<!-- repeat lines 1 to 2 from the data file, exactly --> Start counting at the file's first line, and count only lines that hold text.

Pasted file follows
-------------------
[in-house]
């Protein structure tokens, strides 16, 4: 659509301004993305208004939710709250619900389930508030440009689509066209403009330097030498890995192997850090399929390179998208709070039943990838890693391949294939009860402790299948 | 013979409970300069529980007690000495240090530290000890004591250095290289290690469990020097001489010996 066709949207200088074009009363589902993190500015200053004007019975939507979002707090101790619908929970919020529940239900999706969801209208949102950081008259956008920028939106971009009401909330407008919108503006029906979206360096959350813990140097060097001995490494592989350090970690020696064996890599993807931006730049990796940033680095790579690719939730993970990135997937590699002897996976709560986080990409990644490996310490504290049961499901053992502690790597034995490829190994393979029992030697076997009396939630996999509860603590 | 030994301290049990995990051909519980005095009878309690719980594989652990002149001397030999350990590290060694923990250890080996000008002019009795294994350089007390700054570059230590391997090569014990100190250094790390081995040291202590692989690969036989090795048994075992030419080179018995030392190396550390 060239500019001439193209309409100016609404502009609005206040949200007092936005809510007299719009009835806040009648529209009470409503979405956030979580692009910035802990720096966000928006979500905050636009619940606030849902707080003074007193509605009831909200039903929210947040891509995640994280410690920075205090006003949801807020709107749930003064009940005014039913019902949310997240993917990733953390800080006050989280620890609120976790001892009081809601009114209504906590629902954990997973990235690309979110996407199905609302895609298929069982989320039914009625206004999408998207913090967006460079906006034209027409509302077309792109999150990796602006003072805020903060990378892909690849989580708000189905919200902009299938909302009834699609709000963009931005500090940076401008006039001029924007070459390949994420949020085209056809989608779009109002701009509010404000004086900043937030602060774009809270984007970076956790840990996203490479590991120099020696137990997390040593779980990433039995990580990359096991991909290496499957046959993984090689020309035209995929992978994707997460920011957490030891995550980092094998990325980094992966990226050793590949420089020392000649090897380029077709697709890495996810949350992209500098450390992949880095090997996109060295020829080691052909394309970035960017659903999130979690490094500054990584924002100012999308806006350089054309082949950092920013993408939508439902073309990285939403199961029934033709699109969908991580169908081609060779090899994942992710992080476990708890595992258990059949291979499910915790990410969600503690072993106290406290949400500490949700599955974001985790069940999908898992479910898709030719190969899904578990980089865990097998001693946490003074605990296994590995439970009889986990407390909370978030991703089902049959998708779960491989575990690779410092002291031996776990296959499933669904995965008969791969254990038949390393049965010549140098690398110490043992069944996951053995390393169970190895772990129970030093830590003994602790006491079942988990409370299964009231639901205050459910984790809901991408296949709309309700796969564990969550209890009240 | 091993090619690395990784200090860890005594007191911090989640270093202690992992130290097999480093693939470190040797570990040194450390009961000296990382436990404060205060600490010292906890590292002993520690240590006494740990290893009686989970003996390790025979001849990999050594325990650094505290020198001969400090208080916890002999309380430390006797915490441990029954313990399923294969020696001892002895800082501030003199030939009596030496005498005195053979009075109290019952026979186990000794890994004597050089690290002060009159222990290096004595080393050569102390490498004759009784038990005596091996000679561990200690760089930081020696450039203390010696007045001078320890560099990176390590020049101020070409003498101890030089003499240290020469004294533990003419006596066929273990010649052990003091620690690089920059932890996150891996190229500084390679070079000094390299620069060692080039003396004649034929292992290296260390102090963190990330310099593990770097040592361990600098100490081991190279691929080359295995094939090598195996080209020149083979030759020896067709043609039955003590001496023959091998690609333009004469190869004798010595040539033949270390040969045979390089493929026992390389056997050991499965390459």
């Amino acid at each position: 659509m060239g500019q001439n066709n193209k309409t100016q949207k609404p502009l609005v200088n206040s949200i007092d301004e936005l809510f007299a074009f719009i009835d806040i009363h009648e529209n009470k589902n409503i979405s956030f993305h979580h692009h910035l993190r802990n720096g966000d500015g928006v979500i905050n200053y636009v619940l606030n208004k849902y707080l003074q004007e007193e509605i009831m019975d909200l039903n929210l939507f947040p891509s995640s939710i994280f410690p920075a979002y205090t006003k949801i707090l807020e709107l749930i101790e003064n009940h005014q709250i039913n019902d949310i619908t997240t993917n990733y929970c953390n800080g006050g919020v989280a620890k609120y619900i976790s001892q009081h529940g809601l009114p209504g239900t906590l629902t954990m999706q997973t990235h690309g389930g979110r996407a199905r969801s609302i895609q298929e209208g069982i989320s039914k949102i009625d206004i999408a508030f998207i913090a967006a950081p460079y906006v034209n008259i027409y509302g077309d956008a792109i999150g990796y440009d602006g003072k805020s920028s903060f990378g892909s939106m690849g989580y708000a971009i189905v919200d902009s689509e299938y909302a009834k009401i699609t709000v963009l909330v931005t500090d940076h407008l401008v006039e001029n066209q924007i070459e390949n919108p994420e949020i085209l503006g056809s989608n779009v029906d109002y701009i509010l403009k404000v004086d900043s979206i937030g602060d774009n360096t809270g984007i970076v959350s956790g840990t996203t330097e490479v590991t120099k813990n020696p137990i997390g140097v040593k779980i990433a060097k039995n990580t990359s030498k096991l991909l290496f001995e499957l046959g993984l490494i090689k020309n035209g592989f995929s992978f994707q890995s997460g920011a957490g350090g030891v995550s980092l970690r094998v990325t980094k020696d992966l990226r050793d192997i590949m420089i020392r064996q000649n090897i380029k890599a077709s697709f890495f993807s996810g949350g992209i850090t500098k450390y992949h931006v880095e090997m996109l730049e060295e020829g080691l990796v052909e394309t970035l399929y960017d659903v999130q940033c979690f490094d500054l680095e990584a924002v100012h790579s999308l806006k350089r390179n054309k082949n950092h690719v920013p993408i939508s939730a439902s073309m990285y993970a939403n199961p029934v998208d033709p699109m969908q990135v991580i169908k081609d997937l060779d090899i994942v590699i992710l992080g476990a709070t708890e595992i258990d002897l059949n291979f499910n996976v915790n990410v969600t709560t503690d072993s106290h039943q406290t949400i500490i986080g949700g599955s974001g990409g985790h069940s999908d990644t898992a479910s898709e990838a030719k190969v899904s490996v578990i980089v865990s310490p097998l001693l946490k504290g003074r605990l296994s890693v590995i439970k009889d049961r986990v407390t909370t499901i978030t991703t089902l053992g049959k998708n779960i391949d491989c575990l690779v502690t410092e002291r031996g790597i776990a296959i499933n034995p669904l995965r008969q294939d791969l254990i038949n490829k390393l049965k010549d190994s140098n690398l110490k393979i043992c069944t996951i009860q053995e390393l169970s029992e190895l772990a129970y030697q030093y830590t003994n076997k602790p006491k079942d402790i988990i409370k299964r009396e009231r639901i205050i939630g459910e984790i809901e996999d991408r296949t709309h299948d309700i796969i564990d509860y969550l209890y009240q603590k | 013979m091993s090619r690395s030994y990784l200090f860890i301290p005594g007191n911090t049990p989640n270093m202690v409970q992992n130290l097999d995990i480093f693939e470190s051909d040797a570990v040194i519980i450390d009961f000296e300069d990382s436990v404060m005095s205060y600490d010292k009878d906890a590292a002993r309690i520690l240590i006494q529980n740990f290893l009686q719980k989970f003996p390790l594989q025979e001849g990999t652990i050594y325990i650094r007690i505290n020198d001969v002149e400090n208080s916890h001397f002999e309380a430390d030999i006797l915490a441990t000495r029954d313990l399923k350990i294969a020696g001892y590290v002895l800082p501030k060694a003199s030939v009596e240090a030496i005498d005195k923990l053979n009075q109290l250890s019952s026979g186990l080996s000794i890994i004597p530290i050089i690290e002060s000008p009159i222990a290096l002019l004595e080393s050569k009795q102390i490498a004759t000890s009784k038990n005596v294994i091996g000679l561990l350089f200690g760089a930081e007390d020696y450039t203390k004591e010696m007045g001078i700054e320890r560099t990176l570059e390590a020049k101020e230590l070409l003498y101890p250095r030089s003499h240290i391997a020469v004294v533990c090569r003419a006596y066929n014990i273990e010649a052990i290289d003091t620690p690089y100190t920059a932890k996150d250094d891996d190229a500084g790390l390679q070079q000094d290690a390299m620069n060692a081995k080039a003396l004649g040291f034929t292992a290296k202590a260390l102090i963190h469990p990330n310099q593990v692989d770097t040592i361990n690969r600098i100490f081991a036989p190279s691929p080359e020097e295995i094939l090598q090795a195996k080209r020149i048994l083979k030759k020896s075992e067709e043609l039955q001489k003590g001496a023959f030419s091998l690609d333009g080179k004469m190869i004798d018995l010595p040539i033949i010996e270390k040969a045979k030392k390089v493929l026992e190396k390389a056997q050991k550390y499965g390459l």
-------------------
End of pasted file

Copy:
[in-house]
């Protein structure tokens, strides 16, 4: 659509301004993305208004939710709250619900389930508030440009689509066209403009330097030498890995192997850090399929390179998208709070039943990838890693391949294939009860402790299948 | 013979409970300069529980007690000495240090530290000890004591250095290289290690469990020097001489010996 066709949207200088074009009363589902993190500015200053004007019975939507979002707090101790619908929970919020529940239900999706969801209208949102950081008259956008920028939106971009009401909330407008919108503006029906979206360096959350813990140097060097001995490494592989350090970690020696064996890599993807931006730049990796940033680095790579690719939730993970990135997937590699002897996976709560986080990409990644490996310490504290049961499901053992502690790597034995490829190994393979029992030697076997009396939630996999509860603590 | 030994301290049990995990051909519980005095009878309690719980594989652990002149001397030999350990590290060694923990250890080996000008002019009795294994350089007390700054570059230590391997090569014990100190250094790390081995040291202590692989690969036989090795048994075992030419080179018995030392190396550390 060239500019001439193209309409100016609404502009609005206040949200007092936005809510007299719009009835806040009648529209009470409503979405956030979580692009910035802990720096966000928006979500905050636009619940606030849902707080003074007193509605009831909200039903929210947040891509995640994280410690920075205090006003949801807020709107749930003064009940005014039913019902949310997240993917990733953390800080006050989280620890609120976790001892009081809601009114209504906590629902954990997973990235690309979110996407199905609302895609298929069982989320039914009625206004999408998207913090967006460079906006034209027409509302077309792109999150990796602006003072805020903060990378892909690849989580708000189905919200902009299938909302009834699609709000963009931005500090940076401008006039001029924007070459390949994420949020085209056809989608779009109002701009509010404000004086900043937030602060774009809270984007970076956790840990996203490479590991120099020696137990997390040593779980990433039995990580990359096991991909290496499957046959993984090689020309035209995929992978994707997460920011957490030891995550980092094998990325980094992966990226050793590949420089020392000649090897380029077709697709890495996810949350992209500098450390992949880095090997996109060295020829080691052909394309970035960017659903999130979690490094500054990584924002100012999308806006350089054309082949950092920013993408939508439902073309990285939403199961029934033709699109969908991580169908081609060779090899994942992710992080476990708890595992258990059949291979499910915790990410969600503690072993106290406290949400500490949700599955974001985790069940999908898992479910898709030719190969899904578990980089865990097998001693946490003074605990296994590995439970009889986990407390909370978030991703089902049959998708779960491989575990690779410092002291031996776990296959499933669904995965008969791969254990038949390393049965010549140098690398110490043992069944996951053995390393169970190895772990129970030093830590003994602790006491079942988990409370299964009231639901205050459910984790809901991408296949709309309700796969564990969550209890009240 | 091993090619690395990784200090860890005594007191911090989640270093202690992992130290097999480093693939470190040797570990040194450390009961000296990382436990404060205060600490010292906890590292002993520690240590006494740990290893009686989970003996390790025979001849990999050594325990650094505290020198001969400090208080916890002999309380430390006797915490441990029954313990399923294969020696001892002895800082501030003199030939009596030496005498005195053979009075109290019952026979186990000794890994004597050089690290002060009159222990290096004595080393050569102390490498004759009784038990005596091996000679561990200690760089930081020696450039203390010696007045001078320890560099990176390590020049101020070409003498101890030089003499240290020469004294533990003419006596066929273990010649052990003091620690690089920059932890996150891996190229500084390679070079000094390299620069060692080039003396004649034929292992290296260390102090963190990330310099593990770097040592361990600098100490081991190279691929080359295995094939090598195996080209020149083979030759020896067709043609039955003590001496023959091998690609333009004469190869004798010595040539033949270390040969045979390089493929026992390389056997050991499965390459």